Welcome to the Divisional Round, where we get competent quarterbacks, solid defenses, and play-callers who actually adjust to opponents. While everyone loves to discuss the volatile (unpredictable) nature of the NFL, am I the only one who feels we’re right where we should be? It’s so easy to be trapped in one, two, or three game samples throughout the season and make declarations about players and coaches, label teams as good or bad, and move on. Then we get outcomes that bring our minds back in the other direction, and we’re “surprised” once again. The truth of each NFL season is this: over the short run, we know nothing, but in the long game, we know plenty. We should always strive to remain long-term in our thinking, it’s where we can be the most profitable. But, if nothing else, I hope you’ve enjoyed the ride with me this season in trying to reign in this long-term mindset into short weeks. We’ve had some wins and some losses, but how does that popular saying go? The joy is in the journey, not the destination.
The AFC is left with the best three healthy quarterbacks standing (Lamar, Mahomes, Allen) and possibly the fourth (Stroud). The NFC gives us two of the four preseason favorites (SF, DET) along with two teams playing their best football of the season (TB, GB). Writing these two sentences makes me feel incompetent for leaning into the Cowboys and Eagles last week. In hindsight, it was possible to see the coaching mismatches in the GB/DAL game, along with the sinking ship that was the Eagles, who were primed to lose to just about any team. In looking ahead to this weekend, I’m ready for four great games. Three of four of these happened already this season, and there are some outcomes we may be able to draw from this week. For instance, there were nine combined sacks in the Week 1 matchup between Houston and Baltimore. The Bucs blitzed Goff a bunch (22 of 44 times) back in Week 5 but only generated a 14.6% pressure rate. And speaking of under pressure, the Chiefs had Allen running all game back in Week 14 (38.8% pressure) despite losing the game. The Packers and 49ers didn’t meet this season, but we have the infamous NFC Championship game from two seasons ago featuring the same head coaches, where San Francisco ran the ball, then ran some more, and ran even more after that en route to a dominant win. These are just some of the thoughts coming into my mind as we settle in for some playoff football. This is all information we have and our competition has, use it to outsmart them in how you build winning lineups this weekend.
Sure, Larejo, let’s feature the QB of the team with the highest implied team total (30). I have no idea how ownership will shake out, nor will I let that deter me, but it’s likely CMC is the highest or second highest owned player on the slate. If that’s the case, I won’t sit here and make a case to fade the man, especially because the matchup still dictates (like it did two seasons ago) that SF should attack GB on the ground. Playing CMC accounts for Kyle Shanahan’s alpha-male tendencies, in case he comes out and tries the same exact approach of running the ball down the Packers throats. But . . . if he doesn’t, pairing Purdy with CMC is a great way to expose our rosters to “all the touchdowns” on the 49ers and also account for a different game plan, should Shanahan assume LaFleur and Joe Barry sell out to stop the run and “make Purdy beat them.” For the record, this is what I think they will try to do. And the positive news for the 49ers is that Purdy can beat them and likely will in this scenario.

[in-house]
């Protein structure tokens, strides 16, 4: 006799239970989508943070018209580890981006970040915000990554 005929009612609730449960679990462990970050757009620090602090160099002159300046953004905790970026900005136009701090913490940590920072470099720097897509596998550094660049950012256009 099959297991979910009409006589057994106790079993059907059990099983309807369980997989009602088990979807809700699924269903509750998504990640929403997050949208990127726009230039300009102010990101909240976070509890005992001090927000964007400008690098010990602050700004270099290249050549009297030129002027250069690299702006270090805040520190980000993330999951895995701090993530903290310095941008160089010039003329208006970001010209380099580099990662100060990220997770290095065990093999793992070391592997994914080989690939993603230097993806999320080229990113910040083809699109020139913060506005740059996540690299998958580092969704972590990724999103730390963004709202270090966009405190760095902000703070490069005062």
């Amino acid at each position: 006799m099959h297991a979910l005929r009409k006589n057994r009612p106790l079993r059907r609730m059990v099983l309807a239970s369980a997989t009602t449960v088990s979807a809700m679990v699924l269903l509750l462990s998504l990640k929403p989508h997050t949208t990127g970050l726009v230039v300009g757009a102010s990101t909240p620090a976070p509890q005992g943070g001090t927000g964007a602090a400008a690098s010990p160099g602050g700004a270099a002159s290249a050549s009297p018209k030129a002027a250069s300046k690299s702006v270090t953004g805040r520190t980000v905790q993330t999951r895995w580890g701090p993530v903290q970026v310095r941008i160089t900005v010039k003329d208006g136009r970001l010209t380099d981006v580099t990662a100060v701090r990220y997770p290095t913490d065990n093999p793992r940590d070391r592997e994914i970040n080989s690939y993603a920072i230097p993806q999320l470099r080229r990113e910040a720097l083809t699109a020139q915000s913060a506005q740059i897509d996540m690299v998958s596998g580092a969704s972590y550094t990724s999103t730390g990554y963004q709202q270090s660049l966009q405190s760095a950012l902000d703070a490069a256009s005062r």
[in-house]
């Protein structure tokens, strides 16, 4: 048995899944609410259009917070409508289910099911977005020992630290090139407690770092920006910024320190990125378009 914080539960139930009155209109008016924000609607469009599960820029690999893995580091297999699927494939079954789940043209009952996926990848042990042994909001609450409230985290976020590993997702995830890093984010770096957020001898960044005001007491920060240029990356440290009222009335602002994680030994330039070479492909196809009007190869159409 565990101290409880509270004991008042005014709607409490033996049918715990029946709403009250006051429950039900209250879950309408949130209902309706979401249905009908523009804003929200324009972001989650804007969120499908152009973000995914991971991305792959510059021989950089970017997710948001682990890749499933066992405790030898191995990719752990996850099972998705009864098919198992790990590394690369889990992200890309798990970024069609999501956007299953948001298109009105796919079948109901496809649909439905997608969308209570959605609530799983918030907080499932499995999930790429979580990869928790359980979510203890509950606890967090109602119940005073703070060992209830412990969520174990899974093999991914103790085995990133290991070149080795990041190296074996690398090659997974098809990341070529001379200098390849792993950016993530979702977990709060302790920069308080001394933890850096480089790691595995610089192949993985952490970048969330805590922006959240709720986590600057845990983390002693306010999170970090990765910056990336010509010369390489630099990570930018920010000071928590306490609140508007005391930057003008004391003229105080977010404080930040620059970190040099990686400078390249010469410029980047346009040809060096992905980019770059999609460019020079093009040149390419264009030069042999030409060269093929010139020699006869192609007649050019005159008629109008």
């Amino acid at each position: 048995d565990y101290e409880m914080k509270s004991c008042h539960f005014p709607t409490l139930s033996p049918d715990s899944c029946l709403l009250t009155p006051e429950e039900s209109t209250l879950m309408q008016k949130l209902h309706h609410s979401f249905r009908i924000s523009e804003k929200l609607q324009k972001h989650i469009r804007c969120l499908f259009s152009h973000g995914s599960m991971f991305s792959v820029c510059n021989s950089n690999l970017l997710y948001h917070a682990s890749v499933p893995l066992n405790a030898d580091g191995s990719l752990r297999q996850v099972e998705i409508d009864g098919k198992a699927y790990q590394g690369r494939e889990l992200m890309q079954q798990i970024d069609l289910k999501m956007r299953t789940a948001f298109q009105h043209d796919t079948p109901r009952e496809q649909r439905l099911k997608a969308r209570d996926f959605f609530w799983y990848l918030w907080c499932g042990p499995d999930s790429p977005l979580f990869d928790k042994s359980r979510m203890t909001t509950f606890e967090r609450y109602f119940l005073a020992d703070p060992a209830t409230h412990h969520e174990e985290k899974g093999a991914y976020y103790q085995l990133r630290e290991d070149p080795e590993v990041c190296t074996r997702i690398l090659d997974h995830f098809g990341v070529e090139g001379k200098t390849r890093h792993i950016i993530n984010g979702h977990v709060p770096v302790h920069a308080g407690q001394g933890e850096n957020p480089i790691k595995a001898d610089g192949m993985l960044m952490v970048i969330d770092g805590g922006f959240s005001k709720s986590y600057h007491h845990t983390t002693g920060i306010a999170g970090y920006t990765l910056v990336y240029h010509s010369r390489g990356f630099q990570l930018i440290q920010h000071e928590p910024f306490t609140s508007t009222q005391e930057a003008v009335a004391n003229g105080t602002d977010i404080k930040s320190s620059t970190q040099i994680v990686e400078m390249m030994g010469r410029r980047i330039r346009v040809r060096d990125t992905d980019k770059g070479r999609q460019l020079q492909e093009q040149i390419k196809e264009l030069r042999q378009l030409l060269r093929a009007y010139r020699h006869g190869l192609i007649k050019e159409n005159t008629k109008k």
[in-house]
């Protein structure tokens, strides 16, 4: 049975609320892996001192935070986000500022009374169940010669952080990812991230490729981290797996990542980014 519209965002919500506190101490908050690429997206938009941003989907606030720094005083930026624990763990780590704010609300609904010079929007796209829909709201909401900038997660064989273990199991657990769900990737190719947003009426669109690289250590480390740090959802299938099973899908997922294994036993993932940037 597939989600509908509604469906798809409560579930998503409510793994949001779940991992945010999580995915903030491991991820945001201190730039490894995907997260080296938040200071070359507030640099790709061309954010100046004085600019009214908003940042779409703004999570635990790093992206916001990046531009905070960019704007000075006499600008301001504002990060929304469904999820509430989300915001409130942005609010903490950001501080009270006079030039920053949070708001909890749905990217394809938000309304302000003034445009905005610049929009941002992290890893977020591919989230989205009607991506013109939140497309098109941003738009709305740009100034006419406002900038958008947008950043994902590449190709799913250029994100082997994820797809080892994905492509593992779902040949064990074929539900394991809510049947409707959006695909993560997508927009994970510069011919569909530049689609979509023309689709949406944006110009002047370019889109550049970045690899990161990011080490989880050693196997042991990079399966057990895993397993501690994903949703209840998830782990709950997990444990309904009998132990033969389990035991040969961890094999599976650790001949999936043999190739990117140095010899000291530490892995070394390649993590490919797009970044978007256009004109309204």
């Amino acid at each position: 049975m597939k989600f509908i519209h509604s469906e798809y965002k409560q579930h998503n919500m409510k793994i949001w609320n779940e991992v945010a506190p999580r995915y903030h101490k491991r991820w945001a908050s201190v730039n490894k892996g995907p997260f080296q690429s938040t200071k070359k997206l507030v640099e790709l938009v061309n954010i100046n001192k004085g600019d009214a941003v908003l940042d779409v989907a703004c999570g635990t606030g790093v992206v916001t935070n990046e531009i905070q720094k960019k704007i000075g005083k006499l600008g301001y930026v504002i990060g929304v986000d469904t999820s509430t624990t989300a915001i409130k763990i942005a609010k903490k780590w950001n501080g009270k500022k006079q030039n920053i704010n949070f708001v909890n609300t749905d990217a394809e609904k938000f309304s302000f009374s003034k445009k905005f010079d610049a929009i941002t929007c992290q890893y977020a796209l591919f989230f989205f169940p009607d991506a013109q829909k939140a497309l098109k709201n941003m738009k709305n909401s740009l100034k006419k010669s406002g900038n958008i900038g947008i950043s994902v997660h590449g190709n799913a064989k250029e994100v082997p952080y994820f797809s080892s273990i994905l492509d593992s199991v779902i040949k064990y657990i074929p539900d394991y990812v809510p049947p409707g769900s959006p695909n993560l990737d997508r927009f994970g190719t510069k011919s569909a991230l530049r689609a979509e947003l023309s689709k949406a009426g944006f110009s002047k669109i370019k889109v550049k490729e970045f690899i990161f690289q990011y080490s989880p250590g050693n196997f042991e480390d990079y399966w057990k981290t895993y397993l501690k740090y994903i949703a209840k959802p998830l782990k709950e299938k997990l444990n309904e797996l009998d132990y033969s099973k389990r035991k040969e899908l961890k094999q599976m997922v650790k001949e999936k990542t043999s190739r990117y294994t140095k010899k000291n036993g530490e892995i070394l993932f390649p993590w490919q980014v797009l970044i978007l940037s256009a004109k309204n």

Obviously, if this more pass-heavy game plan plays out for SF, including CMC in lineups is safe in that his usage in the passing game is always robust. Beyond McCaffrey is where things get interesting. You could really lean into any of Deebo, Aiyuk, or Kittle as we play out this scenario. With all the strong offenses on this slate, having QB/RB/WR from one team may prove to be lower owned than it should as well. We do want to watch Packers CB Jaire Alexander’s availability but when differentiating between players, I am a sucker for going wherever the crowd isn’t. With how dominant the SF offense has been throughout the year, we could simply pull up ownership projections and pick the lowest 49er to plug in. But with Kittle’s volatility in a run-heavy game script, and Deebo’s need for YAC, Aiyuk is my guy this week. He may have had the quietest 1,300+ yard receiving season you’ve ever seen, but if Purdy is looking to exploit the Packers secondary, it could be Aiyuk being left one-on-one often (especially if the Packers stack the box) which would lead to a nice day for BA.
Lastly, in this scenario of the Niners planning for and winning through the air, we’d need the Packers to respond with points for Purdy to keep on throwing. Selecting a Packers pass-catcher or two (Aaron Jones included) is a difficult exercise that many will throw their hands in the air about. Don’t be one of those people. You can do this. When healthy, Watson and Reed are likely their two most talented WRs, while Doubs and Wicks can win in their own right and Bo Melton even can pop for 100 yards. The price point on DK selects Watson for us, as the cheaper of Doubs, Reeds, and even Wicks, while Reed is a player who Green Bay could easily scheme for after avoiding him last week with heavy 12-personnel sets. No matter where you go, go somewhere, and I wouldn’t fault you even to include Jones in this type of build as he can rack up points in many ways with or without AJ Dillon, as we saw last week.